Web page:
Someone should tell former State Senator Scott Bundgaard to let it go. He has turned a one-night mistake into a two-year legal and political odyssey.
The one-time Majority Leader of the Arizona State Senate saw his world unravel a year ago last February when he was stopped on the highway after hitting his then-girlfriend in the chest, pulling her from his car and throwing her to the ground. Witnesses saw both Bundgaard and his girlfriend threw punches at each other. The fight is said to have started after the girlfriend accused Bundgaard of inappropriately touching a dance partner at a charity event. Supposedly, the girlfriend then began throwing his clothes from the car, then the fight ensued.
The girlfriend was hauled away to jail, but Bundgaard was allowed to go home. It was not because the police believed that he was innocent. It was because Bundgaard claimed legislative immunity. A legislator cannot be arrested while the legislature is in session.
Last August, Bundgaard pleaded no contest to lesser charges and avoided jail time.
Bundgaard has a history of run-ins with the law and domestic violence. These include a 1986 conviction for burglary that was later expunged. In 2006, his then-wife called the police on their honeymoon. She later had their covenant marriage annulled on the grounds of threats and domestic violence.
For some reason, none of this prevented Bundgaard from becoming Senate Majority Leader.
In September 2011, the Arizona Senate began an ethics investigation into Bundgaard’s arrest. At first, Bundgaard offered cooperation. That did not last long. He filed a suit against the Senate, alleging that they were improperly investigating him. Bundgaard eventually resigned from the Senate.
Now he is back and claiming that he is the victim. Bundgaard is suing the city of Phoenix for $10 million because he claims they bungled his arrest.
“I did not assert that I was immune from arrest,” Bundgaard wrote in the 29-page notice. “On the night of Feb. 25, 2011, I was clear-headed and compliant, patiently enduring the chaos, waiting for all of these officers to realize that I was the one who was assaulted by an irrational, intoxicated woman.”
Bundgaard goes onto list grievances against the police for negligence, defamation, emotional distress and violating his civil rights.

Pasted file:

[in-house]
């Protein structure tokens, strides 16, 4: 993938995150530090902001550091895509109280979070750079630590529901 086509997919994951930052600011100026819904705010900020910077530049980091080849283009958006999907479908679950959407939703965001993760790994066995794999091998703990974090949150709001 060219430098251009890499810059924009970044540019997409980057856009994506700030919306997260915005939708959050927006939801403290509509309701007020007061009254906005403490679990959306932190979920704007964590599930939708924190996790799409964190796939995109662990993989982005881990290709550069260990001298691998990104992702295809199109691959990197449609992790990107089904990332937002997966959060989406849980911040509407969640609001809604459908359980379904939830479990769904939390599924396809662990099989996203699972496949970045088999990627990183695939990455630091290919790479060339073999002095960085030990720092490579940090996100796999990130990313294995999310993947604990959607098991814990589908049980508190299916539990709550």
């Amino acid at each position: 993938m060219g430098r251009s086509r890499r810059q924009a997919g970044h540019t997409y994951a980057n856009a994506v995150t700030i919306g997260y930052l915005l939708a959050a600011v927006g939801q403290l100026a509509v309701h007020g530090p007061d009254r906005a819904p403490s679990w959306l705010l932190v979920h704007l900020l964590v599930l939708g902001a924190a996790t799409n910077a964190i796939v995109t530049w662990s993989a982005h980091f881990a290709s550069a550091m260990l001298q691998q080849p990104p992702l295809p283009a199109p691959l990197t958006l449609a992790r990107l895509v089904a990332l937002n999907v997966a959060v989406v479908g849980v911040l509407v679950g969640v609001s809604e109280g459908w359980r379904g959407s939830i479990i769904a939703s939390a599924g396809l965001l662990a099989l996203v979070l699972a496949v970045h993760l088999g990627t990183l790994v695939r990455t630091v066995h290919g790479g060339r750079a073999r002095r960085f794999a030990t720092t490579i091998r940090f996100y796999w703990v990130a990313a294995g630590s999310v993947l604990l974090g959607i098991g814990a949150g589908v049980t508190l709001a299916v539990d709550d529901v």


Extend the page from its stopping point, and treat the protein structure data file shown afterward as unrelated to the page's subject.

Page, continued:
There. It wasn’t Bundgaard’s fault that he was beating up his girlfriend. She was drunk and throwing his clothes out of a car. He was beating her up to protect his clothes or something. Show the poor fellow some pity…and $10 million. At least that is what Bundgaard would like everyone to think.
Laurie Roberts from the Arizona Republic summarized Bundgaard’s version of how he was wronged on that February night:
In his claim, Bundgaard says he was initially treated as the victim, as befitting his role as a gentleman who was simply trying to keep his drunken wreck of a girlfriend from hurting herself. This, he explains, is why he was sent home while she was sent to the pokey.
As for those four police officers who later told the Senate Ethics Committee that he invoked legislative immunity from arrest that night? Set-up job.
And the five witnesses who testified that he was the aggressor? Tainted by media coverage.
Two “had consumed alcohol prior to calling the PPD” (Phoenix Police Department) and one later embellished her story, telling police that the aggressor had Bundgaard’s hair color — something she hadn’t mentioned when she called 911.
Bundgaard, in his claim, says police conspired against him because he had clashed with then-Mayor Phil Gordon over a political issue.
It is disgraceful that Bundgaard is pursuing this multi-million dollar lawsuit when police and witnesses are lined up against him. Looking at his past and the details of his lawsuit reveals that he has some serious problems. First and foremost is that he lacks any sense of regret and responsibility for his actions.
Yet there is a deeper problem here. It has to do with power. Bundgaard feels that he is entitled to get away with anything that he wants. Unless he is the victim of a vast conspiracy involving Arizonians who witnessed the fight with his girlfriend, Phoenix police and the Arizona Senate, Bundgaard is making all of this up. If he can convince himself that lies are the truth now, just imagine how he was acting as Majority Leader in the Senate. It is bad enough what Bundgaard is doing with the legal system. We can only imagine what he has done to the Arizona political system. After witnessing some of the crazy legislation that has come out of the state over the last few years, that is not difficult to imagine.